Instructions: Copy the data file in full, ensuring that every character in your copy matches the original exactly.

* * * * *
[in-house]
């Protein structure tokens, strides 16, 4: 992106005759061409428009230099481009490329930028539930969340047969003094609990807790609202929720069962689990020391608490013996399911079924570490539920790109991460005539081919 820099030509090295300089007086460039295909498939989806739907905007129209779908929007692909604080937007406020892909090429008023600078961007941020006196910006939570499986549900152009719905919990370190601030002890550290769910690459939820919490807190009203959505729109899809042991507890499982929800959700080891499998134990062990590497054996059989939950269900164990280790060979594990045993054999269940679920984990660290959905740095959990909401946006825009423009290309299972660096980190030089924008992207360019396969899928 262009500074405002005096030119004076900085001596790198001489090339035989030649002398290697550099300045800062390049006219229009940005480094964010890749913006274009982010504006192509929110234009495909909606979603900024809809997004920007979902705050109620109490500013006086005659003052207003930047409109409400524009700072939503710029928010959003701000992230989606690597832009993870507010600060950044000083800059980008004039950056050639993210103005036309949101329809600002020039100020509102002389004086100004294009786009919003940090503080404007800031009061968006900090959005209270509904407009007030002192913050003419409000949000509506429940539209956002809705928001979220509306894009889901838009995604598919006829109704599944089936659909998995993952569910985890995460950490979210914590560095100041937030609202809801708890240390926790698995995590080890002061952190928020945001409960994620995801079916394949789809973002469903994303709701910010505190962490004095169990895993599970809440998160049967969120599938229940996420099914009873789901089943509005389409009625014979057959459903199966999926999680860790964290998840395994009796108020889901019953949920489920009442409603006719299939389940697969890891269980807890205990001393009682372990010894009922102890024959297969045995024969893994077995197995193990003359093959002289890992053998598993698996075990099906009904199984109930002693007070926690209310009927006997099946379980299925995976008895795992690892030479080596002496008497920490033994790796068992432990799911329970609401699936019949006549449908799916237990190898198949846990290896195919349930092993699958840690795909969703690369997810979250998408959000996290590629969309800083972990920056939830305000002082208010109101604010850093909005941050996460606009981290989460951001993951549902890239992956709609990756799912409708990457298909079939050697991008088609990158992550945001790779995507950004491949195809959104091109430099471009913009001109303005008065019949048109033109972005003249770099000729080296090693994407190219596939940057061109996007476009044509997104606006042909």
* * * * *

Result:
[in-house]
């Protein structure tokens, strides 16, 4: 992106005759061409428009230099481009490329930028539930969340047969003094609990807790609202929720069962689990020391608490013996399911079924570490539920790109991460005539081919 820099030509090295300089007086460039295909498939989806739907905007129209779908929007692909604080937007406020892909090429008023600078961007941020006196910006939570499986549900152009719905919990370190601030002890550290769910690459939820919490807190009203959505729109899809042991507890499982929800959700080891499998134990062990590497054996059989939950269900164990280790060979594990045993054999269940679920984990660290959905740095959990909401946006825009423009290309299972660096980190030089924008992207360019396969899928 262009500074405002005096030119004076900085001596790198001489090339035989030649002398290697550099300045800062390049006219229009940005480094964010890749913006274009982010504006192509929110234009495909909606979603900024809809997004920007979902705050109620109490500013006086005659003052207003930047409109409400524009700072939503710029928010959003701000992230989606690597832009993870507010600060950044000083800059980008004039950056050639993210103005036309949101329809600002020039100020509102002389004086100004294009786009919003940090503080404007800031009061968006900090959005209270509904407009007030002192913050003419409000949000509506429940539209956002809705928001979220509306894009889901838009995604598919006829109704599944089936659909998995993952569910985890995460950490979210914590560095100041937030609202809801708890240390926790698995995590080890002061952190928020945001409960994620995801079916394949789809973002469903994303709701910010505190962490004095169990895993599970809440998160049967969120599938229940996420099914009873789901089943509005389409009625014979057959459903199966999926999680860790964290998840395994009796108020889901019953949920489920009442409603006719299939389940697969890891269980807890205990001393009682372990010894009922102890024959297969045995024969893994077995197995193990003359093959002289890992053998598993698996075990099906009904199984109930002693007070926690209310009927006997099946379980299925995976008895795992690892030479080596002496008497920490033994790796068992432990799911329970609401699936019949006549449908799916237990190898198949846990290896195919349930092993699958840690795909969703690369997810979250998408959000996290590629969309800083972990920056939830305000002082208010109101604010850093909005941050996460606009981290989460951001993951549902890239992956709609990756799912409708990457298909079939050697991008088609990158992550945001790779995507950004491949195809959104091109430099471009913009001109303005008065019949048109033109972005003249770099000729080296090693994407190219596939940057061109996007476009044509997104606006042909």